I put my dishes into the dishwasher, letting the door shut with a click. Despite the 80s look, which included big silvery plastic buttons surrounded by fake wood grain, it still worked. It worked better than my parents’ dishwasher in fact. Theirs tended to leave bits of food if you didn’t rinse the dishes before putting them inside.
It didn’t seem likely that 80s dishwashers were that much better (or longer lasting) than present-day appliances. I’d never taken it apart, but I wouldn’t have put it past my grandfather to stick alien tech or his own tech inside. It beat having to fix or replace the dishwasher.
I turned around to Vaughn, “That’s all of it. Colette’s dead. I never did get to ask her what Magnus was looking for when he kidnapped my parents back before I was born. My assumption is that if he’s part Artificer, he sensed it in my parents too.”
Vaughn shook his head, “Wait… Did she say that?”
“No,” I stopped, trying to remember her exact words. “She said that he was connected to them, but I don’t think she knew how. She did believe that he could use the device that Lee seems to have hidden on Earth or in some nearby alternate version of Earth? I have no idea where it is exactly.”
Vaughn stopped leaning in the doorway and stood up straight, saying, “You’ve got to call a group meeting or something. This is pretty big.”
I nodded, walking across the kitchen’s wooden floor to stand in front of him, “I know. I’m writing a report that I’m going to send to everyone. I’m almost finished, but I got hungry.”
“I saw. Spaghetti, again? That’s, like, the third time this week,” he grinned at me, but more in disbelief, I suspected, than amusement.
I shrugged, “It’s easy and it’s food. Also, it’s better than ramen.”
“Barely. What are we doing next?”
Throwing up my hands, I said, “I don’t know. It seems like our best lead is to go find all of the immortals that Colette mentioned to Haley. The problem with that is they’re immortals. They may not want to be found. They might have powers and they definitely have more experience than any of us.”
“Well,” Vaughn said, “maybe not more than all the past Bloodmaidens in Amy’s head. Thousands of years worth of experience there. Plus, the early Bloodmaidens fought immortals. That’s why they exist. Pull her in.”
“Good point,” I said. He’d dated her long enough to know more than I did.
Holding his index finger up, Vaughn said, “I’ve got one more. Those immortals that Colette told you about? You know there have to be a few of them that hate Magnus and might be willing to go out of their way to screw him over.”
I paused, staring at him for a second, “Maybe you should handle all of that. I mean, seriously. I handed the names and last known locations over to Hal to find them, but you’re already further on what to do once we find them than I was.”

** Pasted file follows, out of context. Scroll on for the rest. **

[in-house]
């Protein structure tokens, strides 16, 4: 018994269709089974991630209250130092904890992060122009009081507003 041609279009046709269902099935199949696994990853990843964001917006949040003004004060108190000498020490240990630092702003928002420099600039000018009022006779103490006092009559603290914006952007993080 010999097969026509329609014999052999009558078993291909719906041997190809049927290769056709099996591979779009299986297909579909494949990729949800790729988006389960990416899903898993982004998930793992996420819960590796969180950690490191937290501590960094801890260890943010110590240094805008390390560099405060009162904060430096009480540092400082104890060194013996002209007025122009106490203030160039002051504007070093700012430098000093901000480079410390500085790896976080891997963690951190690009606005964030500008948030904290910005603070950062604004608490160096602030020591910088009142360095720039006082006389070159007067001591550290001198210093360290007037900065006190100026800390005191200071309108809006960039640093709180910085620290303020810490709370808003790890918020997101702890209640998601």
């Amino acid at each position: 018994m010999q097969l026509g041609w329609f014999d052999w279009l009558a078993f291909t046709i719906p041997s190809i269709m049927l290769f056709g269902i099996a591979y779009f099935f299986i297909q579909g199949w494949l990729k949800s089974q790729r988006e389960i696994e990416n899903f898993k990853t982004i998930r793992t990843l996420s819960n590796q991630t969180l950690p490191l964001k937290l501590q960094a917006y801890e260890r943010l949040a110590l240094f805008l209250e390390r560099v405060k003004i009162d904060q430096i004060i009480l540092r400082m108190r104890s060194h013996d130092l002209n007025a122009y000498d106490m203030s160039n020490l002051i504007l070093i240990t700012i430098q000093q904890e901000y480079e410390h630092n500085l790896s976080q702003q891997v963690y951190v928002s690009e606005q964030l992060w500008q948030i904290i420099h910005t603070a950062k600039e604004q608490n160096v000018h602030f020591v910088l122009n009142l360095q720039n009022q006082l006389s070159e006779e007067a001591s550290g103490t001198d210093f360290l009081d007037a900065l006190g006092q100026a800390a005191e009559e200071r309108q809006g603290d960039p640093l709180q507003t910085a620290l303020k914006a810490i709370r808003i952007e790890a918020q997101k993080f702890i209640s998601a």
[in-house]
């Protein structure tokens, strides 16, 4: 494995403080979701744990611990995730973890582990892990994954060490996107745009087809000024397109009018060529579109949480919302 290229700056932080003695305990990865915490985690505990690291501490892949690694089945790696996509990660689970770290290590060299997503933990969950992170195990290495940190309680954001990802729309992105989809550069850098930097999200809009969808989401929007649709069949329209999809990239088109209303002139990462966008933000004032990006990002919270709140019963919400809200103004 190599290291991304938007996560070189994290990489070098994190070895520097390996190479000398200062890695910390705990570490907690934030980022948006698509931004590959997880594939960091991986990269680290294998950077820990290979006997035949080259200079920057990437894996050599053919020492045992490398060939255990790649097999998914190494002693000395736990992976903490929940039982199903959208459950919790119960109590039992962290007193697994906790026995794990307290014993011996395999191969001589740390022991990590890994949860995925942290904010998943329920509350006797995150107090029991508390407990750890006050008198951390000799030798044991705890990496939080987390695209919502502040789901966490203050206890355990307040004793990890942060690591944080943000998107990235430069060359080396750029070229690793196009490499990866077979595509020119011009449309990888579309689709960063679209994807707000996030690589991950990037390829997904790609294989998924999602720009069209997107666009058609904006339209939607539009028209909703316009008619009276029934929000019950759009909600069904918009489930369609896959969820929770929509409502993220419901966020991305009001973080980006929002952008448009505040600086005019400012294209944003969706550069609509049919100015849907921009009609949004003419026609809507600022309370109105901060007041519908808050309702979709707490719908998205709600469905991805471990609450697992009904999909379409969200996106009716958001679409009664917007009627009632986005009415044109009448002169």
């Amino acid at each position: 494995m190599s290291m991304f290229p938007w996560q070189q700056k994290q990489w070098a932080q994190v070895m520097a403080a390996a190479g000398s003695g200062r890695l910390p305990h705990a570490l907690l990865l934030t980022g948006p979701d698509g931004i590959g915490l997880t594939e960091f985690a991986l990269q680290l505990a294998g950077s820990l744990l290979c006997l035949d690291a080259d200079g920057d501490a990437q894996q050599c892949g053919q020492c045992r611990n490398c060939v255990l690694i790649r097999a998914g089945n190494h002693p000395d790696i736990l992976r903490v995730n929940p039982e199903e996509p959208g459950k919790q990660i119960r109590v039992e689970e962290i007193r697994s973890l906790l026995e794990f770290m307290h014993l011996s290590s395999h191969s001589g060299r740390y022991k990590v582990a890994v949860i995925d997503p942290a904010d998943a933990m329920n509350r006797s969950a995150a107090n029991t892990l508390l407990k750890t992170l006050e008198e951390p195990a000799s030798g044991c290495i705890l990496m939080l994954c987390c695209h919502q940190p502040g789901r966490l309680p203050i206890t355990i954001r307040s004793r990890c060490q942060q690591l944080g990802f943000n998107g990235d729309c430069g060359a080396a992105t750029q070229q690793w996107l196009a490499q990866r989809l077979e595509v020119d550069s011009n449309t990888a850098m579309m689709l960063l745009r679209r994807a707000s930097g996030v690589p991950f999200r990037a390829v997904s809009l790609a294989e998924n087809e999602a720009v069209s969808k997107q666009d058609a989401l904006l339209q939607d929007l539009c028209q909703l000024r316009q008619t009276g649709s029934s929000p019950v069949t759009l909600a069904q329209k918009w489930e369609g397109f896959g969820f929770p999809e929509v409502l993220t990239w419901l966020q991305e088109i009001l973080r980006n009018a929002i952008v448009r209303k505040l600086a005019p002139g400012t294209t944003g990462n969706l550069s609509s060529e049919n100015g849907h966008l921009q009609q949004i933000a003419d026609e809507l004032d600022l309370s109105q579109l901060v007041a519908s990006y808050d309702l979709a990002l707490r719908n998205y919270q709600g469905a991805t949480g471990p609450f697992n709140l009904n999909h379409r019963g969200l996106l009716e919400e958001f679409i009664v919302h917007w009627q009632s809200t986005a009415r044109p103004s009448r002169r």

Vaughn grinned, “It’s a gift. If you really want me to, I’m fine with it. I don’t want to do it alone though.”
“Would you be okay with working with Amy on that?”
With a small shrug, he said, “We’re fine. It was a little weird for a couple of days after we broke up, but we got over it. I kind of think you should be in on it too. That guy, Urin? He sounded like he was descended from Artificers too. Even if you’re not in the room, I feel like you should be around just in case. Well, unless Lee shows up. Where is that guy?”
“No idea,” I said. “I heard that he came in through the jump gate, but I haven’t seen him around. I saw Guardian after Colette died and he’d heard that Lee had left again. I didn’t see him at all.”
“Huh,” Vaughn frowned. “I wonder if he was in here to check on his mystery device?”
I opened my mouth, stopped, and finally said, “I’m not sure, but that’s the best guess anyone’s come up with.”
We stood there for a moment, neither of us talking, both of us thinking.
“So,” he said, “I’m surprised you’re alone. I’d have expected to see Haley at least, but I thought Kals would be here if only to see Cassie, Jaclyn, and Marcus. You all went through war together.”
“Yeah. Kals is in Chicago because she needs to talk to Guardian and a bunch of other heroes with interstellar connections. She’ll be here for a day or two once that’s done.”
“Cool. What about Haley? Are you two okay?”
I looked at him, “We’re fine. She’s still going to GLU. She had class this afternoon and another one from seven to ten tonight. The challenge for her was squeezing in League stuff.”
Vaughn shook his head, “Sorry. I’ve got to remember that just because I don’t see the two of you together, it doesn’t mean that you’re not doing stuff.”
“We are,” I said. “It’s just mostly on weekends.”
My phone rang. I pulled it out of my pocket and saw that the call was labeled, “Uncle Steve.”
“Sorry,” I said, and took the call.
My mom’s brother Steve was couch surfing at our house until his next contract started. Technically, he was in the guest bedroom and paying rent because he insisted. As an itinerant engineer who spent more time overseas than in the US, he did okay.
“Nick,” he said when I answered, “do you have a minute for your favorite uncle?”
Announcing that he was my favorite uncle seemed presumptuous, but he wasn’t wrong.
“Sure,” I said. “I’m just hanging out at home. I didn’t have big plans for tonight.”
Well, other than finishing the report for the League and coordinating a discussion about our response.
“That’s great,” he said, breathing into the phone. “I’m almost to your house. I don’t want to get your mom worried, but you know how I was working for Armory? I’m beginning to think that someone might be after me.”